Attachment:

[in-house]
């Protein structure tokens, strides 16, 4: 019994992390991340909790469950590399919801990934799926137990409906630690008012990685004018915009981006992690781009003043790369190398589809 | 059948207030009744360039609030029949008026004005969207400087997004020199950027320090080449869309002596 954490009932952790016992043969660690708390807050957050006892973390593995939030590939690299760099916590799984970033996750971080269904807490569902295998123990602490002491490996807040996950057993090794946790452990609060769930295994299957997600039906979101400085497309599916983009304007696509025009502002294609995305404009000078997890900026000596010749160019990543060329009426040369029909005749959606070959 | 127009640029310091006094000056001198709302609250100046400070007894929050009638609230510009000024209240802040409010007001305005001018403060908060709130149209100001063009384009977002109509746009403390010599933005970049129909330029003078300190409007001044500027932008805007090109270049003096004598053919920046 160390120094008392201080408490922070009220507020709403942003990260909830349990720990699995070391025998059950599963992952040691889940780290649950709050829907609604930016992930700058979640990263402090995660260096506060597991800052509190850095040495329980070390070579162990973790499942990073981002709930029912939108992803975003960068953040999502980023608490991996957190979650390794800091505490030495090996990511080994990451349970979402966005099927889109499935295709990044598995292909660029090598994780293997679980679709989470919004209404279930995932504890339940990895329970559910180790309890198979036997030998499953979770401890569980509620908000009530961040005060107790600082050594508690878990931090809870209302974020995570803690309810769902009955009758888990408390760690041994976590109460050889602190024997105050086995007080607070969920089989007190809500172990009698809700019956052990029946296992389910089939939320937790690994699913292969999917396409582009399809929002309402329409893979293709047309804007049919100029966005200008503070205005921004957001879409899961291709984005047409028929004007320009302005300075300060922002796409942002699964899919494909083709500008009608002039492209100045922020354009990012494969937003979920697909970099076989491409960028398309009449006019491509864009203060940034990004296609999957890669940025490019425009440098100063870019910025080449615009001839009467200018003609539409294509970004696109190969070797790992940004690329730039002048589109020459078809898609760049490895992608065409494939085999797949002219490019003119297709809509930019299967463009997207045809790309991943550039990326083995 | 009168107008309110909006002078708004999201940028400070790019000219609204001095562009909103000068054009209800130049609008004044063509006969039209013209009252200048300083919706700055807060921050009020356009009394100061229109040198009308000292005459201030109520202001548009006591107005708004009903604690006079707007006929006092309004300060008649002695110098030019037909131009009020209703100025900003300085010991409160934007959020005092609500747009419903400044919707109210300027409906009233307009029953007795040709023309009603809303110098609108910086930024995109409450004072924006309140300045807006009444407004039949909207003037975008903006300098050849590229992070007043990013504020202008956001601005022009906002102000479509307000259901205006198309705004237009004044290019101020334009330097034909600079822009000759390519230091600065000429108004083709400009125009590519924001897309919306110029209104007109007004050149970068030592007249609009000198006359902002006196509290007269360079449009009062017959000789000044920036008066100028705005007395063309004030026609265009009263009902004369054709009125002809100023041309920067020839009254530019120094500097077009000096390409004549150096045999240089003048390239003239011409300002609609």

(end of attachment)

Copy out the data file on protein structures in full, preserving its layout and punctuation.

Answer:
[in-house]
């Protein structure tokens, strides 16, 4: 019994992390991340909790469950590399919801990934799926137990409906630690008012990685004018915009981006992690781009003043790369190398589809 | 059948207030009744360039609030029949008026004005969207400087997004020199950027320090080449869309002596 954490009932952790016992043969660690708390807050957050006892973390593995939030590939690299760099916590799984970033996750971080269904807490569902295998123990602490002491490996807040996950057993090794946790452990609060769930295994299957997600039906979101400085497309599916983009304007696509025009502002294609995305404009000078997890900026000596010749160019990543060329009426040369029909005749959606070959 | 127009640029310091006094000056001198709302609250100046400070007894929050009638609230510009000024209240802040409010007001305005001018403060908060709130149209100001063009384009977002109509746009403390010599933005970049129909330029003078300190409007001044500027932008805007090109270049003096004598053919920046 160390120094008392201080408490922070009220507020709403942003990260909830349990720990699995070391025998059950599963992952040691889940780290649950709050829907609604930016992930700058979640990263402090995660260096506060597991800052509190850095040495329980070390070579162990973790499942990073981002709930029912939108992803975003960068953040999502980023608490991996957190979650390794800091505490030495090996990511080994990451349970979402966005099927889109499935295709990044598995292909660029090598994780293997679980679709989470919004209404279930995932504890339940990895329970559910180790309890198979036997030998499953979770401890569980509620908000009530961040005060107790600082050594508690878990931090809870209302974020995570803690309810769902009955009758888990408390760690041994976590109460050889602190024997105050086995007080607070969920089989007190809500172990009698809700019956052990029946296992389910089939939320937790690994699913292969999917396409582009399809929002309402329409893979293709047309804007049919100029966005200008503070205005921004957001879409899961291709984005047409028929004007320009302005300075300060922002796409942002699964899919494909083709500008009608002039492209100045922020354009990012494969937003979920697909970099076989491409960028398309009449006019491509864009203060940034990004296609999957890669940025490019425009440098100063870019910025080449615009001839009467200018003609539409294509970004696109190969070797790992940004690329730039002048589109020459078809898609760049490895992608065409494939085999797949002219490019003119297709809509930019299967463009997207045809790309991943550039990326083995 | 009168107008309110909006002078708004999201940028400070790019000219609204001095562009909103000068054009209800130049609008004044063509006969039209013209009252200048300083919706700055807060921050009020356009009394100061229109040198009308000292005459201030109520202001548009006591107005708004009903604690006079707007006929006092309004300060008649002695110098030019037909131009009020209703100025900003300085010991409160934007959020005092609500747009419903400044919707109210300027409906009233307009029953007795040709023309009603809303110098609108910086930024995109409450004072924006309140300045807006009444407004039949909207003037975008903006300098050849590229992070007043990013504020202008956001601005022009906002102000479509307000259901205006198309705004237009004044290019101020334009330097034909600079822009000759390519230091600065000429108004083709400009125009590519924001897309919306110029209104007109007004050149970068030592007249609009000198006359902002006196509290007269360079449009009062017959000789000044920036008066100028705005007395063309004030026609265009009263009902004369054709009125002809100023041309920067020839009254530019120094500097077009000096390409004549150096045999240089003048390239003239011409300002609609």